I find that with my SL2s. They’re placed further apart than @DaveEngland (around 2.7/8m) and the left speaker is next to a wall (about 35cm away) the other in free space. The wall behind them (and the wall mounted n-Sats for AV) are brick that’s been plastered over (@omegaman ‘floated’?). The room has suspended floors but I had brick casings filled with concrete built on to the foundations underneath the SL2s (and n-Sub). The floorboards were cut to allow the speaker spikes to go through the carpet and into the concrete. I just wanted to remove the flexing of the suspended floor to help the bass.

I think it worked as the bass is very well controlled with music and movies, the n-Sub isn’t really needed for music even though it’s connected as the SL2s have plenty in this set up.

All the above work was done while the house was empty and being renovated so it was an ideal time to get it done.


I added this to the other thread, and just copied it over for you, its an idea that you could try if you feel the need

One way to fill the void is with dry sand, obviously this can have its own problems, as its very fine and will find any holes, and you will have holes, that you can’t see, but the fine sand will find.
But you would only need to fill the void to the height of the speaker.
If i was doing it, i would mix the dry sand with a week mix of cement, put it in dry, from a hole above each speaker, the air will set the mix over time, this will put less pressure on the boards and stop it spilling out if you ever disturb it

This will make the wall solid


Interesting @Dunc. Thanks

It seems you have already decided not to go ahead with any changes but my experience might be relevant - left speaker backs on to solid outer wall, right speaker onto a former doorway that was filled in with plaster board and def not anything desperately solid such that if the neighbours go into the cupboard they have (in their downstairs loo) they can be heard. I originally had SBLs and then SL2s and never experienced any kind of imbalance between the channels that would suggest what the wall is like behind the speaker is a major factor. That might be because the floor is more important (very solid - limestone tiles on asphalt), or perhaps I have cloth ears :crazy_face: So perhaps getting something solid under them might be more beneficial than doing something with the wall?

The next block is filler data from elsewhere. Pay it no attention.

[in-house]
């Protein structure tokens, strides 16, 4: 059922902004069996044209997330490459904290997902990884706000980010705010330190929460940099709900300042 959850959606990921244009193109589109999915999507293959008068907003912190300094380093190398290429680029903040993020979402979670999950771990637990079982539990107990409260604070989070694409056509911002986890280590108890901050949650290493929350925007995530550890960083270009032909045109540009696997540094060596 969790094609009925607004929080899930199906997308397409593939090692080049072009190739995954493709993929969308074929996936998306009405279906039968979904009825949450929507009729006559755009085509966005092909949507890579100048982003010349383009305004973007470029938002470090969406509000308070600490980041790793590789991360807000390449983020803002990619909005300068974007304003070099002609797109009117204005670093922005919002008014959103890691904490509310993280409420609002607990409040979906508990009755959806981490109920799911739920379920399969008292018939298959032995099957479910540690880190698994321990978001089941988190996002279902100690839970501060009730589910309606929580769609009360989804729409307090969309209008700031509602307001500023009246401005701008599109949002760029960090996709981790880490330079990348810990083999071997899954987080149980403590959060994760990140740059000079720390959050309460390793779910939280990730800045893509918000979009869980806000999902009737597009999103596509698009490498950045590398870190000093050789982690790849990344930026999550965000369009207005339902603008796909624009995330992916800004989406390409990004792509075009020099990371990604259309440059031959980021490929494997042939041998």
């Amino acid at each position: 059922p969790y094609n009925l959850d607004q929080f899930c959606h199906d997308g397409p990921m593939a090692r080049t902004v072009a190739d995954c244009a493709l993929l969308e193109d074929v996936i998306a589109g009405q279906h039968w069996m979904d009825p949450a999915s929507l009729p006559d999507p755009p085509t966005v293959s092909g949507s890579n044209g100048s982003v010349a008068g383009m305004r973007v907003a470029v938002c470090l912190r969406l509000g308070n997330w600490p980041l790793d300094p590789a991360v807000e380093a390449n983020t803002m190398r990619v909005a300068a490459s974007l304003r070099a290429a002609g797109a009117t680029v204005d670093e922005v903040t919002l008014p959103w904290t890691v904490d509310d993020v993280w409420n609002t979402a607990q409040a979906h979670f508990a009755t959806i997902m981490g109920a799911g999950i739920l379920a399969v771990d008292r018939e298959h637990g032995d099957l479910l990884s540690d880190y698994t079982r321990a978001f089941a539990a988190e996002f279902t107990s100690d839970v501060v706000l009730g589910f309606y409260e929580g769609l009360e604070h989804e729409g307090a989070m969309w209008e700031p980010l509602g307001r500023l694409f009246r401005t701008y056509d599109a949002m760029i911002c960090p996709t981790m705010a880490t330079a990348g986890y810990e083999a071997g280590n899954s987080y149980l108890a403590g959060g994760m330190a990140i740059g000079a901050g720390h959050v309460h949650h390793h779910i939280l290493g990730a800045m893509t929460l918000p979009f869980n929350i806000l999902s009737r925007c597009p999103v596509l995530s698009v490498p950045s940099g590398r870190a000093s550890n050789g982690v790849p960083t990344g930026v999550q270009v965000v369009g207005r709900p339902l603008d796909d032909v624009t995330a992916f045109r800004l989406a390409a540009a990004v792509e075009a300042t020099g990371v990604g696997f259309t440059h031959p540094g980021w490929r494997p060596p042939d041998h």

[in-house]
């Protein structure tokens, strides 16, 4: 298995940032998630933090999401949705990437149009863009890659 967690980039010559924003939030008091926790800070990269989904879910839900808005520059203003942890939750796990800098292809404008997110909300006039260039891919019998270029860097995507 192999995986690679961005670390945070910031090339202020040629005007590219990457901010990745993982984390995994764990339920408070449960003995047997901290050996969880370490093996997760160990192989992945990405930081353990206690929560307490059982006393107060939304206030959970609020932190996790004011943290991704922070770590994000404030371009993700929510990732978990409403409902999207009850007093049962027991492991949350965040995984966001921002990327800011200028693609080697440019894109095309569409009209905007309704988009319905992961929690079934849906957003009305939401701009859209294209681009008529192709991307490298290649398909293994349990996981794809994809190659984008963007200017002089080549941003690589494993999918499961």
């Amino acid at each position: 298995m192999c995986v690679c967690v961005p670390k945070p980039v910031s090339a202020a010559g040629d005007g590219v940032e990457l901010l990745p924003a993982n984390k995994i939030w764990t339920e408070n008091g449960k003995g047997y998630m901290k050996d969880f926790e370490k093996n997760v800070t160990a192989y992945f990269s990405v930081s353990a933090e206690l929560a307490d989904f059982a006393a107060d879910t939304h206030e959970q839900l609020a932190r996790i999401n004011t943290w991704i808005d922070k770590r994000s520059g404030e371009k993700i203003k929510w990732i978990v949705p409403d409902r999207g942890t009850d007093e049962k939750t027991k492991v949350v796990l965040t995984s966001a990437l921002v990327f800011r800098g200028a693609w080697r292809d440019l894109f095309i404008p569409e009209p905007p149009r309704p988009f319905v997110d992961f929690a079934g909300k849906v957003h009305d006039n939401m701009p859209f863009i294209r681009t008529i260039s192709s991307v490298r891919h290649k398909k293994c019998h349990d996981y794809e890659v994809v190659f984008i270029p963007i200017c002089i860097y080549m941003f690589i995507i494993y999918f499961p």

My ex dealer (he quit to avoid potential Covid exposure) used to run SBLs at home rather than SL2 when he had 500 series gear and maintained that the reason he stuck with the SBLs was his suspended floor was problematic with SL2s. I’ve never put either to the test myself.

I don’t think the floor or, tbh, the wall are a big problem for the SL2s. When he set them up Jason thought the chipboard on steel girders was absolutely fine. Although probably not as optimal as concrete I doubt it makes a big difference. Dunc’s idea of “filling” the cavity is an interesting one though.

Glad I removed a potential problem! :slightly_smiling_face:

Filling a wall doesn’t sound practical or safe.
A quick look at the maths, loose sand has a density of 1442 Kg/m3. so an area of wall 2.4m high by 3m wide with a 20mm gap will need 207Kg of sand.

To start off with you dont need to go full height, just above the speaker should do.
Mixing with cement means it will go off, so you end up with a solid bit off cement between the blocks and plaster board, so the weight wont be pushing the plaster board out, once its set, not much different to how a solid wall, with traditional plaster would be.
You could even do it bit by bit if you wanted, just leaving the mix a few weeks to start to set.
Also years ago on posh houses, they filled the space above the ceiling and floor with dry sand, to help reduce noice, this just sat on lath and plaster, a lot of weight for such a poorly fixed ceiling to carry, but it worked, but what a pain when you put a hole in the ceiling and get loads of sand keep falling out, yes i have done that lol

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How big is the cavity behind that plasterboard, 2-5mm? You’d be hard pressed to use a couple of buckets worth of sand in that

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Might it be easier to build another layer of brick against the existing plasterboard than trying to fill the cavity behind it?